"Who is the Bull Connor of the immigration rights movement?" That was the question John Wilhelm, former president of the union UNITE HERE, posed over dinner to some of his principal collaborators in Washington 10 years ago, according to Fr. Clete Kiley, the union's director of immigration policy.
Wilhelm had been learning about UNITE HERE's organizers on the ground in Arizona, where SB 1070 had just passed, the controversial law that allowed the police to stop anyone they wished and ask for their immigration papers. He had liked the effort and the focus he had seen in the mostly young organizers in Phoenix, and wanted to know if his national team agreed that the union needed to make Arizona a priority.
"Sheriff Joe Arpaio," Wilhelm's dinner guests in Washington replied, which was the same thing he had been told by Brendan Walsh and the team in Phoenix. Soon, the union was working with immigrant rights groups and others to launch the "Adios Arpaio" campaign in 2012.
"We reached out to 250,000 Latino voters in Arizona," said Walsh, who is now the political director for the UNITE HERE Local 11 in Arizona. "We got them signed up for Arizona's permanent early vote list, so that election would officials would send them an absentee ballot every election. "In Arizona, vote-by-mail was already popular," Walsh told NCR.
"We had an opportunity to recruit Latino activists into the movement to get people involved," says Walsh. "Not just in ousting Arpaio but broader political engagement and union involvement."
In 2012, 4,000 high school students were engaged in collecting 35,000 voter registration forms, Walsh said. Arpaio was defeated in 2016 and eventually convicted of criminal contempt of court. Betty Guardado, one of the campaign directors in the "Adios Arpaio" campaign, was elected to the Phoenix City Council in 2019. The year before, the Democrats won a statewide Senate race when Kyrsten Sinema defeated Martha McSally. In 2020, Joe Biden won the state.
According to Walsh, UNITE HERE knocked on 900,000 doors during the campaign, targeting youth as well as Latinos. An alliance of progressive organizations formed "Mi AZ" and they also knocked on a million doors.
The importance of the door knocks can't be overemphasized, according to Victoria DeFrancesco Soto, assistant dean at the University of Texas' LBJ School of Public Affairs. Because of the pandemic in 2020, "in Texas and some other states, Democrats did not do face-to-face campaigning, which is vital when reaching out to hard-to-reach and hard-to-mobilize constituencies," she told NCR.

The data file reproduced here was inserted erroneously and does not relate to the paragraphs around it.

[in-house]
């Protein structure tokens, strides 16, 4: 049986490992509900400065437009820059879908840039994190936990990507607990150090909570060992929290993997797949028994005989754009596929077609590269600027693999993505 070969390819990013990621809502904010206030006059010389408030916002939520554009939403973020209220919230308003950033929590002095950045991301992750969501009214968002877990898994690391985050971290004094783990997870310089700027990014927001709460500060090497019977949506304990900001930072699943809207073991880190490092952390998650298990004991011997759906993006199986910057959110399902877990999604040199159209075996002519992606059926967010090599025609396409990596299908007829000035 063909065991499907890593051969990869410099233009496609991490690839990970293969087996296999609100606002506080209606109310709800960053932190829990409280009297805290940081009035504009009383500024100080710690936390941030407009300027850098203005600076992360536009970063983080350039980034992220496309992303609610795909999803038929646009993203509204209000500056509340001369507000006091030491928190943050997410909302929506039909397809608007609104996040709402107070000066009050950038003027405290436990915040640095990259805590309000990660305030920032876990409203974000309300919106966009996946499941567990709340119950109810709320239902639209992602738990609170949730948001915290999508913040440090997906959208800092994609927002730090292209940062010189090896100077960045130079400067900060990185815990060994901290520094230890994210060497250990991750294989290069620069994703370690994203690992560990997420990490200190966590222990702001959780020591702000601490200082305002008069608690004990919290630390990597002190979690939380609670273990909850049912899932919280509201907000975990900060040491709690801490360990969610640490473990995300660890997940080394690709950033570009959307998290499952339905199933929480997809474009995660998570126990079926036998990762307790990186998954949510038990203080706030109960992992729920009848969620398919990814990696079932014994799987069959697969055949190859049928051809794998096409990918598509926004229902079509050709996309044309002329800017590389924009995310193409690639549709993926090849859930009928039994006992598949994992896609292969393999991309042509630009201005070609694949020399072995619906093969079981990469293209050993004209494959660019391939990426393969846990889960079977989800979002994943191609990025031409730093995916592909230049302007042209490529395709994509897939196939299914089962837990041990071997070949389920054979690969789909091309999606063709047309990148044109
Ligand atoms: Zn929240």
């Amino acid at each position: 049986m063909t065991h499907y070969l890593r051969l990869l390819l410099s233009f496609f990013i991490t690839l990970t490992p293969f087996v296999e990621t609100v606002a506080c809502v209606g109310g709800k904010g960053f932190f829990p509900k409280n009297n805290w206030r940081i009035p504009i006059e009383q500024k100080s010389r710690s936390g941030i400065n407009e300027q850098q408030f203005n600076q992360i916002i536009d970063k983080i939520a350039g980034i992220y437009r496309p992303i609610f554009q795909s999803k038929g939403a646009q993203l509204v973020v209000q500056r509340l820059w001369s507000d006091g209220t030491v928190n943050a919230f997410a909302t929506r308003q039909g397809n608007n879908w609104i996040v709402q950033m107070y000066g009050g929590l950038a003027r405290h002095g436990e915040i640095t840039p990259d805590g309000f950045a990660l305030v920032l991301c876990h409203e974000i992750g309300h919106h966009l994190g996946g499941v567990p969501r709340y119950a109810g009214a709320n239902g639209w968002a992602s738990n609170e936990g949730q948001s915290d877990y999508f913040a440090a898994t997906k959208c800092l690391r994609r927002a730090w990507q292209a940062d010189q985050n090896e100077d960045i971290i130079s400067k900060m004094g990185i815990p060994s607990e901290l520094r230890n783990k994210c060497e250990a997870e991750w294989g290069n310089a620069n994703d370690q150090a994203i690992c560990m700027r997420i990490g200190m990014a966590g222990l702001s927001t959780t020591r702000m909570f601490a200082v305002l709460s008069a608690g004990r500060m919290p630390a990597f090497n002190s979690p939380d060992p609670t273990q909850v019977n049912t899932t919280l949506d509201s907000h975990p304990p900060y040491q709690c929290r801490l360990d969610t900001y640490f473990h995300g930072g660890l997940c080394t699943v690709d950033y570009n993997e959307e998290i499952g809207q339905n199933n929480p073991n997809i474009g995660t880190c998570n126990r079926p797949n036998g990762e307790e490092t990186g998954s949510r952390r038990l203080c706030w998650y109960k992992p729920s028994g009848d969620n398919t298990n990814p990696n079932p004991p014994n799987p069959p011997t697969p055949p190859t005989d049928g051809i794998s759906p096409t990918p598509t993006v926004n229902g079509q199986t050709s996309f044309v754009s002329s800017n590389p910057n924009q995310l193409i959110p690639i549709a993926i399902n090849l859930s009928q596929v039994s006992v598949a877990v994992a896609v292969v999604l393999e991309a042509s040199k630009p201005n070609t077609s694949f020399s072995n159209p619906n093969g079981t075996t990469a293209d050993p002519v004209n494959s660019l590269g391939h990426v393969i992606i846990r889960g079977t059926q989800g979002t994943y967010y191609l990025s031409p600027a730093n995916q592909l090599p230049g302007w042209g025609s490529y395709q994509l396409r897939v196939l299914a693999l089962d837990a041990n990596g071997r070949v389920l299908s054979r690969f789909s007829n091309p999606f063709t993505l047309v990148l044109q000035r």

If Arizona was the great success story for efforts by Democrats to get Latino voters to the polls and vote for them, Florida was the letdown. The warning signs for Democrats in Florida were in full display in the 2018 midterm elections. Democrats rode a nationwide wave to retake the U.S. House, picking up 40 seats. In the Senate, however, the GOP gained two seats, one of them in Florida where the Democrats also failed to win the governorship.
"Woody Allen said that 80 percent of life is showing up, and operatives from both parties agreed that Florida Democrats have been remarkably slow to learn that lesson when it comes to Hispanic outreach," wrote Michael Grunwald and Marc Caputo in Politico. "Instead of organizing year-round, they've assumed demography would be destiny. Instead of selling progressive policies aggressively on Spanish-language media, they've assumed their positions on issues like immigration and health care would speak for themselves. And while Democrats are starting to put in more face time in Hispanic communities, Republicans are still doing a better job of nuts-and-bolts politicking with a demographic that is now one-sixth of the state's electorate."
If organizing is key to winning the loyalty of Latino voters, so is crafting a message that works. Before the election, Mark Jones, of the Baker Institute at Rice University, told the Austin American-Statesman, "a lot of Latino political elites, academic elites and members of the media tend to look at Latinos through the lens of African American voters," for whom a sense of collective identity — and a shared distrust of the Republican Party — trumps individual policies.
Joshua Blank, research director at the Texas Politics Project at the University of Texas, told NCR that based on his surveys, "Trump's appeal is particularly strong with voters, Latino and otherwise, who value traditional family structures."
He added, "Order in society and order in the family — among a significant percentage of Hispanics that is an appealing message. It could be due to their Catholicism or to other things, but it is pretty apparent."
In January, Soto at the University of Texas' LBJ School hosted a webinar, "Unpacking the Latino Landscape: A Post-Mortem." I encourage everyone to watch the whole thing, as it was very instructive.